William Michaelian

Poems, Notes, and Drawings

Tag Archive for ‘Apricots’

Standing and Crawling

I am on my feet; the laptop is resting on four sleeved volumes — two containing the work of Nora Zeale Hurston, and the others, nine novels from the Harlem Renaissance. The left side of the computer is above and partly hides my old Royal typewriter. To the right, The Life of Langston Hughes. Behind them, Plutarch’s Lives. Behind them, the complete writings of Robert Browning. And behind all that, […]

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Moving Day

This morning I saw a hairy spider crawling on the edge of the counter in the bathroom. It was in no hurry. I found the small plastic jar we keep for such situations, guided him into it, covered the top, then released our surprised friend outside, where he trundled off through some dry moss. I try not to sit very often or for very long. I feel better when I […]

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Apricots, Finches, Plums

Found early this morning, fallen from the tree: a very ripe, very sweet apricot — I know, because I ate it right after washing off the ants. The house finches prefer drinking from the shallow glass water dish that we have hanging from the fig tree. The main birdbath, it seems, is a little too large and too busy for them. After watering the barrels, planters, and pots behind the […]

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Under the Tree

Two apricots fell yesterday, and another during the night; they weren’t fully ripe, but they were sweet enough to eat — casualties, it seems, of the heat. The other fruit is large and coloring, two or three weeks ahead of the usual ripening time. Food and shelter is a miracle. It’s not earned. It’s received. I don’t deserve the food on our table and the roof over our heads; to […]

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How Do You Hold It?

Five in the morning. Seventy degrees. A light dew. Is there a way to separate memory from smell? It seems one is dry grass, and the other is ripening fruit. Shall we ask the toes? Is there anything they do not know? Early morning watering. The humans are expecting temperatures today as high as one hundred seven degrees. The plants, though, show no sign of concern. Which should we believe? […]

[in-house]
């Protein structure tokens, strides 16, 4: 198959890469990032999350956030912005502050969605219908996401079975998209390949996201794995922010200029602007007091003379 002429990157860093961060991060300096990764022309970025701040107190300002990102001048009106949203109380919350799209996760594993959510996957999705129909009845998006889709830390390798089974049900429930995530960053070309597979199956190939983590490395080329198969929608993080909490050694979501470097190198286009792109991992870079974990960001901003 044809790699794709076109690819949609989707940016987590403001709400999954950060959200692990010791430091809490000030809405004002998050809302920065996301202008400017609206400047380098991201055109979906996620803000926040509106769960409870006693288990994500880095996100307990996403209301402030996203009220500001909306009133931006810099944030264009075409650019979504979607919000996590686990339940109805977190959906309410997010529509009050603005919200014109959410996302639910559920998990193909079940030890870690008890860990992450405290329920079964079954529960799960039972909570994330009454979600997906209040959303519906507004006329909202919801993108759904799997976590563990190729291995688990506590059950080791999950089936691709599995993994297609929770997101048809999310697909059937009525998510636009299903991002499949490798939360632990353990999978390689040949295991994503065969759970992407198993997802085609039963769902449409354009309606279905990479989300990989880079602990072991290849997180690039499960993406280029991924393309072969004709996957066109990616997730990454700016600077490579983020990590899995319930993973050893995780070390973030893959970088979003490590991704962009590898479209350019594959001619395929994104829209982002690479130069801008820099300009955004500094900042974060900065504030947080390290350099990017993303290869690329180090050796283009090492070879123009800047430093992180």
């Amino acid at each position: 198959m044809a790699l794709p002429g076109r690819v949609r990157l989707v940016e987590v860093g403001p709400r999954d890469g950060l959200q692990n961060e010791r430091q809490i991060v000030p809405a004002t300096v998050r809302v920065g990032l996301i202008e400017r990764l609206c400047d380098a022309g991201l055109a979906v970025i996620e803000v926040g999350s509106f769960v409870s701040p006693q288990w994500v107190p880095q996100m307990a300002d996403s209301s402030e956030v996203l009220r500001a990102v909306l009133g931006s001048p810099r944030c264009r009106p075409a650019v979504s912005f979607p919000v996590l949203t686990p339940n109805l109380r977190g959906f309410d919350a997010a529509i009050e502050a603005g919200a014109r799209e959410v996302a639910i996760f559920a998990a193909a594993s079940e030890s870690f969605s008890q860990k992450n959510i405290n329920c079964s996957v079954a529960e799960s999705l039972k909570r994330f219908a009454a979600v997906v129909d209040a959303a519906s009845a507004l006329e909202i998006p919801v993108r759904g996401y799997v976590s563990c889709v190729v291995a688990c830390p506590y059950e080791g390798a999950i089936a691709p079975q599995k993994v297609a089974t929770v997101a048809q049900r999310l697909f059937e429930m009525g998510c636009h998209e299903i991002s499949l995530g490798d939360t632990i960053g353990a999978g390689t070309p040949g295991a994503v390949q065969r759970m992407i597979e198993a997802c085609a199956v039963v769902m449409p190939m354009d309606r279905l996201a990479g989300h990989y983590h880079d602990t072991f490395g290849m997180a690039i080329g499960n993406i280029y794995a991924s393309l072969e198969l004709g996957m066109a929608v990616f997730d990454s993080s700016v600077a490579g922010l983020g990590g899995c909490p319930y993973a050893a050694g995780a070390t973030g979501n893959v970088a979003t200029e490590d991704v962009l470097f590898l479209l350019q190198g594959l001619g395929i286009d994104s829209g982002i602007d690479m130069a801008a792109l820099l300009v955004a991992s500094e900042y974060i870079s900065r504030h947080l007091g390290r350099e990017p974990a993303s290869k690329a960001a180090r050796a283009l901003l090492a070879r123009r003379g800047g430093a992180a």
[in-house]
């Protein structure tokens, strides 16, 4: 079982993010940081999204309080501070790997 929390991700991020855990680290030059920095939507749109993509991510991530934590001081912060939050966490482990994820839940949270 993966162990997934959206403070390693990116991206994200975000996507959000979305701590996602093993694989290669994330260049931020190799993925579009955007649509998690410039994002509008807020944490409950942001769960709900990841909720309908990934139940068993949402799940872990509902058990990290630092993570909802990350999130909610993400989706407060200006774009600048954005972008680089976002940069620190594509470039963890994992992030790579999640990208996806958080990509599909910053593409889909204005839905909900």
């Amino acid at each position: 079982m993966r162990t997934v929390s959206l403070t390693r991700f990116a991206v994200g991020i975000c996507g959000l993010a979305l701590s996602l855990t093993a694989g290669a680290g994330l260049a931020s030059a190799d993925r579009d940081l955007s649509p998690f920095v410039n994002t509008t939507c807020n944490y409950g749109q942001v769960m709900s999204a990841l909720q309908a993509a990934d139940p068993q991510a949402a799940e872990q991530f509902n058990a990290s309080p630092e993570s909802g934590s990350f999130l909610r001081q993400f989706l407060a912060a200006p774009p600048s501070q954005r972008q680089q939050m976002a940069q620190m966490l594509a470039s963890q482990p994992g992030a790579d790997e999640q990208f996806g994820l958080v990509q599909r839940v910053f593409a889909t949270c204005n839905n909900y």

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How Your Speech

After some time away, I’ve drifted back into Emerson’s journal, where, after reading for a while today, I found myself on Page 590 of the first volume of the two-volume Library of America edition. This time around, the searching sweetness of his observations makes me feel like a butterfly or hummingbird; his hesitations, confessions, and insights are flowers. It’s a springtime, summertime reading. Our grapes are in bloom. After losing […]

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Mint

I’ve started a new bed of mint between the apricot tree and the blueberry. It’s from the mint that grew on our old farm, behind my childhood home, where for a time near the edge of the bed there was a small, well-shaded hole in the ground, from which, in the cool of the evening, a fat toad would emerge for a meal and a peek through the mint at […]

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Parade

Two hummingbirds, in and about the maple and juniper: two steps of a hummingbird ladder, climbing into evening. One green apricot, gnawed on while still in its bloom jacket, or soon thereafter, fallen to the ground, possibly nudged by its mates to its doom. Happy for all that. Look at me, Mom, I made it alone. Afternoon, marching backwards. Morning, a bright cheery clown. Dawn, roses in bloom. On the […]

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Inside and Out

It’s our very good fortune that every window of this house looks out on lush green growth: the maples, pine, and cedar; the birches and firs; the garden, vine, apricot, and blueberry; the juniper and the dense, tall arborvitae; the fig, the lilacs, the rhododendrons; the ferns, moss, grass, and volunteer oak and hazelnut seedlings; and in the distance, the trees of the neighborhood. Each view changes from hour to […]

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Lilacs and Apricots

Trust — surrender your control. It’s a fiction anyway. . Lilacs and Apricots The time in this kingdom between lilacs and apricots, when rainbows are bridges and nights are cool, when fate is as silent as the tombs are still, the throne is for children to ascend at will. Recently Banned Literature, May 19, 2014 . [ 1083 ]

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